A Brief History of the Garifuna 

The Caribs and Arawaks were indigenous inhabitants of South America, (specifically in the Amazon basin of Orinoco in Guyana) and the Caribbean. These people were also hunters, fishing and farming society. After raiding the Arawak villages, the Carib men would take Arawak women as wives. Over a period of time, a bilingual society emerged, where both the Carib husband and Arawak women would understand each other. 
In the early 1300s (take note this is before Christopher Columbus discover the New World). Abubakari, brother of Mansa Musa of Mali ventured on an expedition that brought them to the new world. These West Africans were the first who made contact with the Caribs and Arawaks. It was the blending of these three peoples through marriage, African music, dance and spirituality that would be known as the Black Caribs or the Garifuna. 
The Garifuna were skilled sailors, who would travel to trade among themselves in the Caribbean. Tensions arose when the European Colonists began to demand land to cultivate sugar. Those tensions grew and eventually turned to war. On many occasions French and British troops waged war on the Garifuna. On many occasions they were defeated. Eventually, after the death of the Paramount Chief of Chiefs Joseph Chatoyer, the Garifuna lost the war and surrendered in 1796. Subsequently, children, women and men were gathered and left on the island/prison of Baliceaux. 
The British not knowing what to do with the Garifuna left them on Baliceaux, a barren island that had no shelter or running water for eight months. As a result of being imprisoned under those deplorable conditions, more than half of them died. Eventually they were shipped to Roatan Island off the coast of Honduras. Some Garifuna traveled and settled in Guatemala, Nicaragua and Belize.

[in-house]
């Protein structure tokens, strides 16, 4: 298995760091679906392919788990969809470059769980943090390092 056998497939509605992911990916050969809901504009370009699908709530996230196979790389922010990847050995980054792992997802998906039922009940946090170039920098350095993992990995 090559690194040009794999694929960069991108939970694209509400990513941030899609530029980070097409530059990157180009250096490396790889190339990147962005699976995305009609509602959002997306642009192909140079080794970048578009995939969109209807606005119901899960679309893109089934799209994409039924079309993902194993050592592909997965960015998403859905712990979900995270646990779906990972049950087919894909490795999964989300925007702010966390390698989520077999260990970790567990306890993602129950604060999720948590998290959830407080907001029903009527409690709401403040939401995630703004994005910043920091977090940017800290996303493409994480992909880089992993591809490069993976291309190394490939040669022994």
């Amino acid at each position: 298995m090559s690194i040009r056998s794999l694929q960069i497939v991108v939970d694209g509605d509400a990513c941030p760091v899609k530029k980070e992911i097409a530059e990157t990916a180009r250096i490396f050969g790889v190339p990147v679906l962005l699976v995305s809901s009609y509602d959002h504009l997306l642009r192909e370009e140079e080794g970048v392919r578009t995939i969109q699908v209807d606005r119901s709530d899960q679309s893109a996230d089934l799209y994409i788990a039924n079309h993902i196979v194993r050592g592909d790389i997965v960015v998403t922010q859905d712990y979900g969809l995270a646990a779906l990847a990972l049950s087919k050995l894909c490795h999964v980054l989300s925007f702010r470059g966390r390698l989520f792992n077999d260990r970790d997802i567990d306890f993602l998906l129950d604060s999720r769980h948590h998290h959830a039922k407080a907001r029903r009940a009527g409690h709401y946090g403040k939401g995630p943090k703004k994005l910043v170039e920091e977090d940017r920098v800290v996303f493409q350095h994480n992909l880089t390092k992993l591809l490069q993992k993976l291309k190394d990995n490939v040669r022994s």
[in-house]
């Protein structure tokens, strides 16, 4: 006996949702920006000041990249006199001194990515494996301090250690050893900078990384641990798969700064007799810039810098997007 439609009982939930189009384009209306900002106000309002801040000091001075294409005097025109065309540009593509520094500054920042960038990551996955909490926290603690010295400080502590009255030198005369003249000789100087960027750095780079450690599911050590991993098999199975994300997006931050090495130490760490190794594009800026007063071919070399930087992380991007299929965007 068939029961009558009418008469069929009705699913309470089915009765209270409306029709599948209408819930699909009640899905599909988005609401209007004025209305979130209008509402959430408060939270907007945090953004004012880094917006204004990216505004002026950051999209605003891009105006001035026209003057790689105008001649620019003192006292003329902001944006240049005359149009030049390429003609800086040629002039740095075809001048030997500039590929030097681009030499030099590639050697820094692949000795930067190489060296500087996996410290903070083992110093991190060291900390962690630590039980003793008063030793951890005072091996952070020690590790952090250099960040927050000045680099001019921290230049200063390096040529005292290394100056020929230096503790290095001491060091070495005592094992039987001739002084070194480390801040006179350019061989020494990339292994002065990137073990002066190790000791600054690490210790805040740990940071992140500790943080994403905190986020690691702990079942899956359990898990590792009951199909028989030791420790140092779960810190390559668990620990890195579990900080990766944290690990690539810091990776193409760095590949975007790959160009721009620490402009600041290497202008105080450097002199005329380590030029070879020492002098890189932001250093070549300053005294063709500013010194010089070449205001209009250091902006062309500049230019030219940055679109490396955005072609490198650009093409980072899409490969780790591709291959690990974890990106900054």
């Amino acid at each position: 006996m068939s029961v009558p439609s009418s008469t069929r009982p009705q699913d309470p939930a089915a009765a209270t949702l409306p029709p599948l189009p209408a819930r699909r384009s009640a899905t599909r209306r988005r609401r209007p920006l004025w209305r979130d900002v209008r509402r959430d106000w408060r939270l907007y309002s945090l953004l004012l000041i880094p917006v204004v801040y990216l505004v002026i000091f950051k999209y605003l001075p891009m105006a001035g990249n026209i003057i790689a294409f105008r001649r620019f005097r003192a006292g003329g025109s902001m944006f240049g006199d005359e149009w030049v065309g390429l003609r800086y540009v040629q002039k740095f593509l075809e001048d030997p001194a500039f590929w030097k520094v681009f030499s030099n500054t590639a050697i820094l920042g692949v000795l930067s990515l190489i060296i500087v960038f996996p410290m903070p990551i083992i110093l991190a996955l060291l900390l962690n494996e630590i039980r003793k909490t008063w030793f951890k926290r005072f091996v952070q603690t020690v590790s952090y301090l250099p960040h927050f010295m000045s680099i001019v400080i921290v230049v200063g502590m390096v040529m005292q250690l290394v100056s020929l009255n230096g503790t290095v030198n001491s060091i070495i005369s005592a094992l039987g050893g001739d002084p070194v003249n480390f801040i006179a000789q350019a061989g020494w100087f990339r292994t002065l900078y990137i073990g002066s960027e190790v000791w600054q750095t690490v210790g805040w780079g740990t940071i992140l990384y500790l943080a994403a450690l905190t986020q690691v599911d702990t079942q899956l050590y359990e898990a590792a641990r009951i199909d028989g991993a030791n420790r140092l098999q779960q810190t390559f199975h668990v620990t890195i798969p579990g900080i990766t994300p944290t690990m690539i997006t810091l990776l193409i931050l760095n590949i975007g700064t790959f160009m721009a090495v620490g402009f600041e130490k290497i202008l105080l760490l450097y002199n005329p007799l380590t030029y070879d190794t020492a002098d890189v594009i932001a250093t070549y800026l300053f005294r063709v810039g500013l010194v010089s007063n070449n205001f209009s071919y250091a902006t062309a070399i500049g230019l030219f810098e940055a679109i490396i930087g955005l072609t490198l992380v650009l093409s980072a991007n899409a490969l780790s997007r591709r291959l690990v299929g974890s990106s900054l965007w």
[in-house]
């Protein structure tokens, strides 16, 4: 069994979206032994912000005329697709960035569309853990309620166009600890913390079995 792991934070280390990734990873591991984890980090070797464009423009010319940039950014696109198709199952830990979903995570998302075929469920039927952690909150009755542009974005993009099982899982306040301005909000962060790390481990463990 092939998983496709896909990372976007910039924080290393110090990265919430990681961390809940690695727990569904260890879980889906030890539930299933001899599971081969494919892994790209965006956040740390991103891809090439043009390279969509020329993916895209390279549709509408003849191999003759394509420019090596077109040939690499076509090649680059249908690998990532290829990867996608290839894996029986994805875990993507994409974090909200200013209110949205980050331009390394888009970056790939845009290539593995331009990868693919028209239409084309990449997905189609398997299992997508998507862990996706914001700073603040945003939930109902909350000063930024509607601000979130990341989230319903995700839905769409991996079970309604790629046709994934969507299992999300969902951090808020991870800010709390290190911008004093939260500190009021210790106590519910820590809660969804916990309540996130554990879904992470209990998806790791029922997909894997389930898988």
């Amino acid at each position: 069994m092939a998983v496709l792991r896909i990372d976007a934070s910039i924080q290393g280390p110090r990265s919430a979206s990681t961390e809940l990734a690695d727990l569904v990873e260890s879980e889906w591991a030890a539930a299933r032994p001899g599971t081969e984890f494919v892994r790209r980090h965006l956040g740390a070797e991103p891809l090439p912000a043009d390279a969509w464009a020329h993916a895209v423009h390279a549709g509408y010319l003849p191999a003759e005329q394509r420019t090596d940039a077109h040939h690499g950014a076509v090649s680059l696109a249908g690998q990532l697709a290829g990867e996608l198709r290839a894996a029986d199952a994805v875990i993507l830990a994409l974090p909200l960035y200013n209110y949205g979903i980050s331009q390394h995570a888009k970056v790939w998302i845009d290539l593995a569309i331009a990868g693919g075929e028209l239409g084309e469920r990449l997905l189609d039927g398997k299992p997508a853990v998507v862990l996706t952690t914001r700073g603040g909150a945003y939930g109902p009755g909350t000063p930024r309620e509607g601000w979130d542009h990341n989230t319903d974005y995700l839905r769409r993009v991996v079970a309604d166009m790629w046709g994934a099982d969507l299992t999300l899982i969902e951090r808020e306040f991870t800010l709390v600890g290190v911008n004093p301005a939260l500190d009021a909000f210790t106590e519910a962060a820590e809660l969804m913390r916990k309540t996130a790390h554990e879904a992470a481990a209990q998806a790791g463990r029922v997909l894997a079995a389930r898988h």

Current Issues 

After the loss of St. Vincent to the British, the Garifuna Nation is currently in a state of refuge. One would ask why? In Honduras, Guatemala, Nicaragua and Belize, the Garifuna are treated as second-class citizens. They are discriminated upon and have no political clout. The government is taking away their land. The Garifuna language is not implemented in the educational curriculum. The police and the military are murdering the Garifuna people in the streets of Guatemala. 
According to James Lovell, a Garifuna Punta Rock Artist, “That is the reason why I sing, to let the world know about the accomplishments and struggles of my people and to put pride back into the disenfranchised Garifuna. I will sing our sadness and I will sing our joy.” 

On May 18th, 2001, UNESCO for the first time awarded the title of “Masterpieces of the Oral and Intangibles Heritage of Humanity”, to 19 outstanding cultural spaces of forms of expression from the different regions of the world. The Garifuna Language, Dance and Music of Belize were among those nominated. 

The oral and intangible heritage has gained international recognition as in cultural identity, promotion of creativity and the preservation of culture. It plays an essential role in national and international development, to promote harmonious interaction between cultures. 
In an era of globalization, many forms of this culture are disappearing, threatened by cultural standardization, armed conflict, industrialization, rural exodus, migration and environmental deterioration. 
One of the proclamation’s main objectives is to raise the awareness and recognize the importance of oral and intangibles and the need to safeguard and revitalize it.